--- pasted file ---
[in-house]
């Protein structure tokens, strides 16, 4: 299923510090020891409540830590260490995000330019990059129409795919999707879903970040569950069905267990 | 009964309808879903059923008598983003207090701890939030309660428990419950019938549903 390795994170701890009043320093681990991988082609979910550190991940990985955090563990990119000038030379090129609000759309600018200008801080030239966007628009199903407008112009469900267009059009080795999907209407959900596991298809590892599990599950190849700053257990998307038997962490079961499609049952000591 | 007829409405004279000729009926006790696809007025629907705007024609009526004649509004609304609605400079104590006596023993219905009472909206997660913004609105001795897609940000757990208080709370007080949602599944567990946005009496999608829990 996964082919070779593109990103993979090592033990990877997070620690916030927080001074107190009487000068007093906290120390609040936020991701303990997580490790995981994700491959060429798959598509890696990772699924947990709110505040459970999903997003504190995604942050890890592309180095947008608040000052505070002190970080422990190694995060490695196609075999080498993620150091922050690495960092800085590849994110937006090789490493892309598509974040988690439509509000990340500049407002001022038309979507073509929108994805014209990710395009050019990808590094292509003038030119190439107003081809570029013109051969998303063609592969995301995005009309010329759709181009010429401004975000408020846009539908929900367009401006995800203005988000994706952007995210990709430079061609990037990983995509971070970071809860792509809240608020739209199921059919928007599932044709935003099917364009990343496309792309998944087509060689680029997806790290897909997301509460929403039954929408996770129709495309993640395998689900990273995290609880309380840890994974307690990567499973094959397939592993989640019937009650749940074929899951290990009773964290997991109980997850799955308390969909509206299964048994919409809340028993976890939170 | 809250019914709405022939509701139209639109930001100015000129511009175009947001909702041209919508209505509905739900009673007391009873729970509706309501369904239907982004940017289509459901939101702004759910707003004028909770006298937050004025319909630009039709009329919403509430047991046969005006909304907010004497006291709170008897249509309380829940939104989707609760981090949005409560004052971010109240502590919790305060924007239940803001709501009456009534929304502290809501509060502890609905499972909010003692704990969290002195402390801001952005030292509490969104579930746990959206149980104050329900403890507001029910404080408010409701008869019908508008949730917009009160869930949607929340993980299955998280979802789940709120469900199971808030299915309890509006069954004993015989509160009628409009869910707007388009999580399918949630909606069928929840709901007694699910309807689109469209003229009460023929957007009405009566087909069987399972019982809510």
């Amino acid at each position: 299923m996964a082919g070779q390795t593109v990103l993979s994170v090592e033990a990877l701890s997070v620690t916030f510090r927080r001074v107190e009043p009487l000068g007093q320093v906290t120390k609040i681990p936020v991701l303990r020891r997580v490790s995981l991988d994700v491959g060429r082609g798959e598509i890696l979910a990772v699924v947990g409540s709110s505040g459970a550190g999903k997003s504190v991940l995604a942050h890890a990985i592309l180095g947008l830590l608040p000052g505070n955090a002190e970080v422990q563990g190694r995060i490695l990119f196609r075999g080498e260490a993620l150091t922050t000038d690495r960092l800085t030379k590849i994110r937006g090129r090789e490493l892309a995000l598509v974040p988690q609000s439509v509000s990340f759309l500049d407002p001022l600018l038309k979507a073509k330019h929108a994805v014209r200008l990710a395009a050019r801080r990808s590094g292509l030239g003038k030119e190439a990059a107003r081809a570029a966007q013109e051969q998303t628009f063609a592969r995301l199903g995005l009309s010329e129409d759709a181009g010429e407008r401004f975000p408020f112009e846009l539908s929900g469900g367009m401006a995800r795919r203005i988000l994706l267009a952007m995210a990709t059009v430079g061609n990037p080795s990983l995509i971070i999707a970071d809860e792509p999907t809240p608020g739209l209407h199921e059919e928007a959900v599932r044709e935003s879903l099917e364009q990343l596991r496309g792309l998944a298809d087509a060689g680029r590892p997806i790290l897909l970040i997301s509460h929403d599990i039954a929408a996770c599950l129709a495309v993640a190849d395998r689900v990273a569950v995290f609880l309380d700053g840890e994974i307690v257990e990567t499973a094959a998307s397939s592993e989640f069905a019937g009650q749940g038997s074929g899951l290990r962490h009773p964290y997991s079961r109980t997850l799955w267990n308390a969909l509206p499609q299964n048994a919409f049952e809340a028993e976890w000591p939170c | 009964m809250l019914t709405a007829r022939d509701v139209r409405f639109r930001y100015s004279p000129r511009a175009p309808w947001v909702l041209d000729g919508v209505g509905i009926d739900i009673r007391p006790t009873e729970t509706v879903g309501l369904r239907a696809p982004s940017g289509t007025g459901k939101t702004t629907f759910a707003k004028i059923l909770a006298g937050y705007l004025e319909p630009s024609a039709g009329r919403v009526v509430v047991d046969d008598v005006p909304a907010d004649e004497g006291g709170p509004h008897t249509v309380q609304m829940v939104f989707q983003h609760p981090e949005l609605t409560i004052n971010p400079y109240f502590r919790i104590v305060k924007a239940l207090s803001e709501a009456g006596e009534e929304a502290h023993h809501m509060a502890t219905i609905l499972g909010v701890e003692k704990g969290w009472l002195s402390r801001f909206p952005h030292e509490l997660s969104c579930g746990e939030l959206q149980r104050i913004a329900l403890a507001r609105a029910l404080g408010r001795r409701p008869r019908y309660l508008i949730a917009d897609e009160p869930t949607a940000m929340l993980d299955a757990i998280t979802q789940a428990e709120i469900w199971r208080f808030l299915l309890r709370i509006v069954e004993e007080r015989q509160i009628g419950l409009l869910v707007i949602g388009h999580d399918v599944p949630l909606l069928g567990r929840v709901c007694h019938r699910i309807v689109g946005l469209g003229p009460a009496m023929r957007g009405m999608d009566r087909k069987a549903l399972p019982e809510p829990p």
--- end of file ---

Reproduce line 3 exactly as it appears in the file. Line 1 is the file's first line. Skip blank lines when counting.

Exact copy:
């Amino acid at each position: 299923m996964a082919g070779q390795t593109v990103l993979s994170v090592e033990a990877l701890s997070v620690t916030f510090r927080r001074v107190e009043p009487l000068g007093q320093v906290t120390k609040i681990p936020v991701l303990r020891r997580v490790s995981l991988d994700v491959g060429r082609g798959e598509i890696l979910a990772v699924v947990g409540s709110s505040g459970a550190g999903k997003s504190v991940l995604a942050h890890a990985i592309l180095g947008l830590l608040p000052g505070n955090a002190e970080v422990q563990g190694r995060i490695l990119f196609r075999g080498e260490a993620l150091t922050t000038d690495r960092l800085t030379k590849i994110r937006g090129r090789e490493l892309a995000l598509v974040p988690q609000s439509v509000s990340f759309l500049d407002p001022l600018l038309k979507a073509k330019h929108a994805v014209r200008l990710a395009a050019r801080r990808s590094g292509l030239g003038k030119e190439a990059a107003r081809a570029a966007q013109e051969q998303t628009f063609a592969r995301l199903g995005l009309s010329e129409d759709a181009g010429e407008r401004f975000p408020f112009e846009l539908s929900g469900g367009m401006a995800r795919r203005i988000l994706l267009a952007m995210a990709t059009v430079g061609n990037p080795s990983l995509i971070i999707a970071d809860e792509p999907t809240p608020g739209l209407h199921e059919e928007a959900v599932r044709e935003s879903l099917e364009q990343l596991r496309g792309l998944a298809d087509a060689g680029r590892p997806i790290l897909l970040i997301s509460h929403d599990i039954a929408a996770c599950l129709a495309v993640a190849d395998r689900v990273a569950v995290f609880l309380d700053g840890e994974i307690v257990e990567t499973a094959a998307s397939s592993e989640f069905a019937g009650q749940g038997s074929g899951l290990r962490h009773p964290y997991s079961r109980t997850l799955w267990n308390a969909l509206p499609q299964n048994a919409f049952e809340a028993e976890w000591p939170c | 009964m809250l019914t709405a007829r022939d509701v139209r409405f639109r930001y100015s004279p000129r511009a175009p309808w947001v909702l041209d000729g919508v209505g509905i009926d739900i009673r007391p006790t009873e729970t509706v879903g309501l369904r239907a696809p982004s940017g289509t007025g459901k939101t702004t629907f759910a707003k004028i059923l909770a006298g937050y705007l004025e319909p630009s024609a039709g009329r919403v009526v509430v047991d046969d008598v005006p909304a907010d004649e004497g006291g709170p509004h008897t249509v309380q609304m829940v939104f989707q983003h609760p981090e949005l609605t409560i004052n971010p400079y109240f502590r919790i104590v305060k924007a239940l207090s803001e709501a009456g006596e009534e929304a502290h023993h809501m509060a502890t219905i609905l499972g909010v701890e003692k704990g969290w009472l002195s402390r801001f909206p952005h030292e509490l997660s969104c579930g746990e939030l959206q149980r104050i913004a329900l403890a507001r609105a029910l404080g408010r001795r409701p008869r019908y309660l508008i949730a917009d897609e009160p869930t949607a940000m929340l993980d299955a757990i998280t979802q789940a428990e709120i469900w199971r208080f808030l299915l309890r709370i509006v069954e004993e007080r015989q509160i009628g419950l409009l869910v707007i949602g388009h999580d399918v599944p949630l909606l069928g567990r929840v709901c007694h019938r699910i309807v689109g946005l469209g003229p009460a009496m023929r957007g009405m999608d009566r087909k069987a549903l399972p019982e809510p829990p």